While there are many successful fund manager partnerships, there are few that remain in tandem for 21 years, as Rob Burdett and Gary Potter will have achieved next month.
The pair, who co-run the F&C multi-manager range at BMO Global Asset Management, were brought together at Rothschild in April 1996 where they became co-heads of a newly launched fund of funds service.
Mr Burdett says: “A lot of joint head positions such as ours are [a result of] somebody not being able to make a decision about who should be in charge. Ours was a bit like that, but nobody told us when we joined that we were anything other than joint heads.
“We ended up going down the pub and saying, ‘do you think you’re in charge of me or has anyone told you anything?’ and we had a good old chat. We had already realised we had a lot of common ground in our philosophy of picking funds. Then we went back and said we’d like to be joint heads, paid the same, treated the same, and they said ‘yes’ thankfully and it’s been the same ever since. We’ve been very lucky.”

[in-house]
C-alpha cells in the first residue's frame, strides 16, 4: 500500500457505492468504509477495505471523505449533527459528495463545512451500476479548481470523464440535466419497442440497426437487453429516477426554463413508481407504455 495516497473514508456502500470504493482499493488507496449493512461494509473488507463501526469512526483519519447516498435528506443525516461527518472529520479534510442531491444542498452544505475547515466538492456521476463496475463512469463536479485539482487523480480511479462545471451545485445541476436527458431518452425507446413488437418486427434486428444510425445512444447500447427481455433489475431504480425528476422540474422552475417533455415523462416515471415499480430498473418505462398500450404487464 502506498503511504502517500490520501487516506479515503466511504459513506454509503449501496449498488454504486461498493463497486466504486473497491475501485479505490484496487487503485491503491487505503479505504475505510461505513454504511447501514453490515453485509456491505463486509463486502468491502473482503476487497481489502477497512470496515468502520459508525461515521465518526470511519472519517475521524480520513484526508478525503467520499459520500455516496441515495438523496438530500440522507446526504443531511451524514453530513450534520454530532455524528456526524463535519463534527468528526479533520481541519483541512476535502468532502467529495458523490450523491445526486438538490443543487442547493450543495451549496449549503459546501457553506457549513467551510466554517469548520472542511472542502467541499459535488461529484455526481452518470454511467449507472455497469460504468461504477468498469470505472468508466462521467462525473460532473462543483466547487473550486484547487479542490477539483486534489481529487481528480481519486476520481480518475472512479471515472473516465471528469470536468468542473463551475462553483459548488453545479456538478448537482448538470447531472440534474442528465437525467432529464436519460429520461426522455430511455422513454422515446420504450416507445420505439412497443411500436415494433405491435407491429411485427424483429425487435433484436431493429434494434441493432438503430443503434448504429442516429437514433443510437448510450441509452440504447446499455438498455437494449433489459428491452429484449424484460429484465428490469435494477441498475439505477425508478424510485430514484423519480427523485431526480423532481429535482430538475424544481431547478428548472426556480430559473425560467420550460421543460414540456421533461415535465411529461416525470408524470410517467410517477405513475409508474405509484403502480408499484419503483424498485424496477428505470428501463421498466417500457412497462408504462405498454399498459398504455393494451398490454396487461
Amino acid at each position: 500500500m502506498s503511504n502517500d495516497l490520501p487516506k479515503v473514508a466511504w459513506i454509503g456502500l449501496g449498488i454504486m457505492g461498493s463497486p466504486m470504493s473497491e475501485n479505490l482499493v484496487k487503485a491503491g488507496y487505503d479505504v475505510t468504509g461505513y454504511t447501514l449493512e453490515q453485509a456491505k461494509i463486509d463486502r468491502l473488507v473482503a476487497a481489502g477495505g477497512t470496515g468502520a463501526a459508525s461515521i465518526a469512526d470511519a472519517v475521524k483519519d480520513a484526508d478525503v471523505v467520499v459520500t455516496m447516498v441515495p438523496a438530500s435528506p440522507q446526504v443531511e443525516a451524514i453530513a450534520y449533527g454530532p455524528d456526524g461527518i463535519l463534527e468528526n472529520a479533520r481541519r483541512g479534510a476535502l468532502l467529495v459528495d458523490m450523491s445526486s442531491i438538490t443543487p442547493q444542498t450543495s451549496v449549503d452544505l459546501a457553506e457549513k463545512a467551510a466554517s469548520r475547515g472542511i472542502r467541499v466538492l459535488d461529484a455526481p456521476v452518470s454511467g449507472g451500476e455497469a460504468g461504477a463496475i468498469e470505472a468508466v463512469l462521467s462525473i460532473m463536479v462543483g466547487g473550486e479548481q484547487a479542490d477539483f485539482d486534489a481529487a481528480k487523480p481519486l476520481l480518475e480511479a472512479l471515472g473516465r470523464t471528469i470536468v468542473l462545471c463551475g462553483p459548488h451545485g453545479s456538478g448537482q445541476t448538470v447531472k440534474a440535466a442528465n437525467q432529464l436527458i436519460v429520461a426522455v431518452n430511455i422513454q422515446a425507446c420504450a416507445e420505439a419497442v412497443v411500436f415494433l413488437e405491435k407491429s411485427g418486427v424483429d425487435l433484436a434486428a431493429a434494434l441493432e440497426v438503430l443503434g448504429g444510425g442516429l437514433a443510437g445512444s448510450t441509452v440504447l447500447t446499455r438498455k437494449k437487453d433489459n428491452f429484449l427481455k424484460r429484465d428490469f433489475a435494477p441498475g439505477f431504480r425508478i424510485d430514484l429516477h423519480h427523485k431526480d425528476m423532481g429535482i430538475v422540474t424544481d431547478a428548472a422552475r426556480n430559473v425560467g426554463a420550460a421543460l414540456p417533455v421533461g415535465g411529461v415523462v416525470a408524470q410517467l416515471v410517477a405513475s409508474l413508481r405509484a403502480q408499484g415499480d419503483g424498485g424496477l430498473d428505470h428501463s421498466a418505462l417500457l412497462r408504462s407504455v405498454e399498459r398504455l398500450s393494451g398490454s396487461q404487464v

After taking the fund of funds business at Rothschild from £110m to more than £1bn, the duo moved to Credit Suisse to set up their UK fund of fund business from scratch. After building up assets to around £1.3bn, Thames River came knocking with a business model using a joint venture limited liability partnership [LLP] structure, which the managers saw “as a way to insulate us from corporate change”.
Mr Burdett says: “To us there has been no change since that LLP foundation in August 2007. That has provided stability [as] we’ve gone through two takeovers. We are in a company that is expanding its asset management commitments, but even if it wasn’t the LLP gives us and our clients a lot of certainty around what we do.
“In essence, it means that we and our team are only incentivised on the products that we run. Obviously we want the rest of BMO to be highly successful, but it is down to us in terms of our own financial security and future.”
Mr Potter adds: “When we left Rothschild we had built up a huge number of clients. We left to join Credit Suisse, then left to go to Thames River. Financial advisers and their clients trusted us twice, and to earn their trust for a third time at Thames River we had to make sure we could put something in place that would mean that whatever happened corporately we would be relatively stable.”
For the managers, the team and its culture are important aspects of the business. The pair have built up a team of nine, including themselves, with many of them former colleagues who have rejoined the fray.